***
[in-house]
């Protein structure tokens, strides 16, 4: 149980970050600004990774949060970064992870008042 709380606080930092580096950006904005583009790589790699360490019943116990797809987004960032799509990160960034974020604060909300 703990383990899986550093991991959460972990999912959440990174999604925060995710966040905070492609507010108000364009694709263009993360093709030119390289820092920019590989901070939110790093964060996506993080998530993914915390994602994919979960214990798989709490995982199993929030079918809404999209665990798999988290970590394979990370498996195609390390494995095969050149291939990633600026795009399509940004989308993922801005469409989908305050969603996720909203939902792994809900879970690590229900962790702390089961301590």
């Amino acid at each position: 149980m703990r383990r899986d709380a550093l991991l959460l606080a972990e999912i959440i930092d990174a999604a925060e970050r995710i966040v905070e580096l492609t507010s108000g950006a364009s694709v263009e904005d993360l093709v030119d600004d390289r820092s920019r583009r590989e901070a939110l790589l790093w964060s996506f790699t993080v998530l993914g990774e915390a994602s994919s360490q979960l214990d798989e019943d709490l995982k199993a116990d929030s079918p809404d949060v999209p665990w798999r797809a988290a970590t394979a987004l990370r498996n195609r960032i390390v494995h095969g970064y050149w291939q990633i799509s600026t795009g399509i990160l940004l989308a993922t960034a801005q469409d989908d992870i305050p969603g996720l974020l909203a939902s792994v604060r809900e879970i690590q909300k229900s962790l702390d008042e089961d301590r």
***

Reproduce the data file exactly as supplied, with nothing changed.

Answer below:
[in-house]
């Protein structure tokens, strides 16, 4: 149980970050600004990774949060970064992870008042 709380606080930092580096950006904005583009790589790699360490019943116990797809987004960032799509990160960034974020604060909300 703990383990899986550093991991959460972990999912959440990174999604925060995710966040905070492609507010108000364009694709263009993360093709030119390289820092920019590989901070939110790093964060996506993080998530993914915390994602994919979960214990798989709490995982199993929030079918809404999209665990798999988290970590394979990370498996195609390390494995095969050149291939990633600026795009399509940004989308993922801005469409989908305050969603996720909203939902792994809900879970690590229900962790702390089961301590």
């Amino acid at each position: 149980m703990r383990r899986d709380a550093l991991l959460l606080a972990e999912i959440i930092d990174a999604a925060e970050r995710i966040v905070e580096l492609t507010s108000g950006a364009s694709v263009e904005d993360l093709v030119d600004d390289r820092s920019r583009r590989e901070a939110l790589l790093w964060s996506f790699t993080v998530l993914g990774e915390a994602s994919s360490q979960l214990d798989e019943d709490l995982k199993a116990d929030s079918p809404d949060v999209p665990w798999r797809a988290a970590t394979a987004l990370r498996n195609r960032i390390v494995h095969g970064y050149w291939q990633i799509s600026t795009g399509i990160l940004l989308a993922t960034a801005q469409d989908d992870i305050p969603g996720l974020l909203a939902s792994v604060r809900e879970i690590q909300k229900s962790l702390d008042e089961d301590r």